/EINPresswire.com/ Wayne DeStefano, a popular middle school teacher, recently gained attention for his views on keeping arts as an integral part of public education. Wayne DeStefano is a 6th grade music teacher who is passionate about educating children.

Wayne DeStefano, a popular 6th grade music teacher at Jackson Middle School, recently gained attention from parents and media alike for his fight to keep arts as an integral part of the school’s curriculum. Like many schools across the country, Jackson Middle School is facing decreasing budgets for the upcoming 2010-2011 school year. One solution school officials are considering is eliminating the arts programs currently being offered, which includes music, art and drama classes to sixth, seventh and eighth grade students.

Furthermore, with the school’s proposed budget being directly related to students’ scores on math and reading exams, the school feels that it cannot make any budget cuts that would reduce staff in these departments. By eliminating what they consider ‘non essential’ departments, such as the arts, the school can continue to concentrate on increasing student exam scores, and thus increasing school budgets for future years.

“Although the arts classes are not necessarily ones that the students’ scores are evaluated on, it doesn’t mean they are any less important. Through music, art and theater, kids learn so many life lessons and unique ways to express themselves. I would never consider arts a ‘non essential’ part of public education curriculum,” states Wayne DeStefano (http://biznik.com/members/wayne-destefano/).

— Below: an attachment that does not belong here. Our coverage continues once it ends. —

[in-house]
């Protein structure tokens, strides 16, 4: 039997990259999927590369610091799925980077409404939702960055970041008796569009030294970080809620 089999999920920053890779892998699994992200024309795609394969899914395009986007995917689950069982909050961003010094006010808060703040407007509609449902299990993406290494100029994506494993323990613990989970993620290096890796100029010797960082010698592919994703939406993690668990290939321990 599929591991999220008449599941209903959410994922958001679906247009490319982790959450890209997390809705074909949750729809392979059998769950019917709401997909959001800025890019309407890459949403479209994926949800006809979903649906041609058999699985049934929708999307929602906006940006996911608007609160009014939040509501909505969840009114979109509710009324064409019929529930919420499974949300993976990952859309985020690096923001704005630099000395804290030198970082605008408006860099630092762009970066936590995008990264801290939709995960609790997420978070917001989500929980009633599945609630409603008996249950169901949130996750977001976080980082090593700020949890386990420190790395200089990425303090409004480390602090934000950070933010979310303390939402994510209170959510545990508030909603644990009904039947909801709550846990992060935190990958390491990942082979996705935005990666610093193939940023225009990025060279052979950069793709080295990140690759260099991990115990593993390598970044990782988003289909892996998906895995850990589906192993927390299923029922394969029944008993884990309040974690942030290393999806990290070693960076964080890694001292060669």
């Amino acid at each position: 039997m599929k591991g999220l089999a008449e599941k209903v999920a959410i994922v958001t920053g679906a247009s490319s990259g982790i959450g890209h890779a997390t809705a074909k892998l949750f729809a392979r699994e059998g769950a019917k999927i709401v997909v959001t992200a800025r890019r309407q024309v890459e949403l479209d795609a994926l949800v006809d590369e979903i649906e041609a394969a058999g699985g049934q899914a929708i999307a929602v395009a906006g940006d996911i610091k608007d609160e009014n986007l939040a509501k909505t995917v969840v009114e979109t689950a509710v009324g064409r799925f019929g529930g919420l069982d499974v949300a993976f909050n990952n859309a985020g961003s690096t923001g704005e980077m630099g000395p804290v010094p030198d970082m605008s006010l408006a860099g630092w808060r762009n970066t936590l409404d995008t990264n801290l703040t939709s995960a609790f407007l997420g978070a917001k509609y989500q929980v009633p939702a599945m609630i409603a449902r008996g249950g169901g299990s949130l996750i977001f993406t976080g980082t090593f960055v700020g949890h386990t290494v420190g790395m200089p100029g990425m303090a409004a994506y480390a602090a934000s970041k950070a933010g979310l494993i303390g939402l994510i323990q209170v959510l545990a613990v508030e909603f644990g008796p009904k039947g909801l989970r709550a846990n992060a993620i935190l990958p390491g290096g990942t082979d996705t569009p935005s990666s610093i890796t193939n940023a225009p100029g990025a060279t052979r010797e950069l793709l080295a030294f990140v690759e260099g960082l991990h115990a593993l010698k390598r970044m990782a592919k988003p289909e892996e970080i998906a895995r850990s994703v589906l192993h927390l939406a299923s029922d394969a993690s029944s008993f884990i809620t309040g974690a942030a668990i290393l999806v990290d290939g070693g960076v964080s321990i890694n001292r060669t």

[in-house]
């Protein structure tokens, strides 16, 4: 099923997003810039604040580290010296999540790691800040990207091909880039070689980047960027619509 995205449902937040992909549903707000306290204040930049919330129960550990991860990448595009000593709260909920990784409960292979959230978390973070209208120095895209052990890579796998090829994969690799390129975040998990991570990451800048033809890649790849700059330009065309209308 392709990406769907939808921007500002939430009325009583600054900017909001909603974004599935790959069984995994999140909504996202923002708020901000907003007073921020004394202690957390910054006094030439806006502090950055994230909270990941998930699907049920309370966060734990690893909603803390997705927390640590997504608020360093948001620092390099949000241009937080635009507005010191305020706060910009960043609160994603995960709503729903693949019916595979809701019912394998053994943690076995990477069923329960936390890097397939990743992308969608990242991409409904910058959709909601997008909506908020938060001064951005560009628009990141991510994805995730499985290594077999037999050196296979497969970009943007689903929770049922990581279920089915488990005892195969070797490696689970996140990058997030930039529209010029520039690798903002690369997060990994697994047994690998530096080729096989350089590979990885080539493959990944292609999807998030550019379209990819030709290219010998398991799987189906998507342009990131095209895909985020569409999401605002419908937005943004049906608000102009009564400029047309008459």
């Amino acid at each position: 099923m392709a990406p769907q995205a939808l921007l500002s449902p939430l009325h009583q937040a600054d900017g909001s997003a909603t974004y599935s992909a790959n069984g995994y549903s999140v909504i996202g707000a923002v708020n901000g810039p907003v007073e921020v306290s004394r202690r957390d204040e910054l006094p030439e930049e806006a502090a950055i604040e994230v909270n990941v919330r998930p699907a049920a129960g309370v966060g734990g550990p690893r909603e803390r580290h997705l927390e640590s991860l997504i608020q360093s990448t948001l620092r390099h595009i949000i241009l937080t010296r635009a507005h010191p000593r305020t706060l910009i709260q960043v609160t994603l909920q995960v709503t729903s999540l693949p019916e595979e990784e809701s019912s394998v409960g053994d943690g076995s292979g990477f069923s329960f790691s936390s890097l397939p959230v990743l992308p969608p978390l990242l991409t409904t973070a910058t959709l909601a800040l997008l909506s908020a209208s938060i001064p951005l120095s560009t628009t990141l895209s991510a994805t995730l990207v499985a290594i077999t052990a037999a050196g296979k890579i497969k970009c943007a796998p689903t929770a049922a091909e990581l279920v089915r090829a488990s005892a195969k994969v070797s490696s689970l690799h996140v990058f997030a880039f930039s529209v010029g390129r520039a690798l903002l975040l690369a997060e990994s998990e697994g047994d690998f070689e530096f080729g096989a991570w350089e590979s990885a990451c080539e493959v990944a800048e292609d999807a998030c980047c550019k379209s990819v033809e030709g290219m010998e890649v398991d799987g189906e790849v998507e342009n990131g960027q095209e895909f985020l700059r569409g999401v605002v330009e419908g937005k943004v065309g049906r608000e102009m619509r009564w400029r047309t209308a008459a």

Wayne DeStefano is not alone in his fight. Many parents selected Jackson Middle School for their children specifically because of its wide range of arts and music classes offered. These same parents are rallying alongside DeStefano to keep the arts program intact as part of the school’s 2010-2011 curriculum.

DeStefano is actively working with the school board to review the budget and make alternative suggestions for cuts. One option is a 10 percent reduction of pay for all existing staff for the next school year. Although this is not a popular choice among some teachers and administrative employees, this nominal pay cut would guarantee that no staff would be eliminated. DeStefano is also looking at additional fundraising opportunities to cover budget expenses for new computers and other school supplies.

“If we can offset some budget line items through fundraising, we can not only save the arts programs, but also get the community as a whole more involved with our school. We currently have minimal fundraisers throughout the year, and we have a community full of people willing to donate time and money to help,” concludes DeStefano.

About Wayne DeStefano:
Wayne DeStefano is a 6th grade music teacher who is passionate about his career. For more than a decade, Wayne has been committed to enlightening children’s lives through the gift of music. Wayne DeStefano is dedicated to keeping arts as a fundamental part of public education.

Media Contact:
Wayne DeStefano
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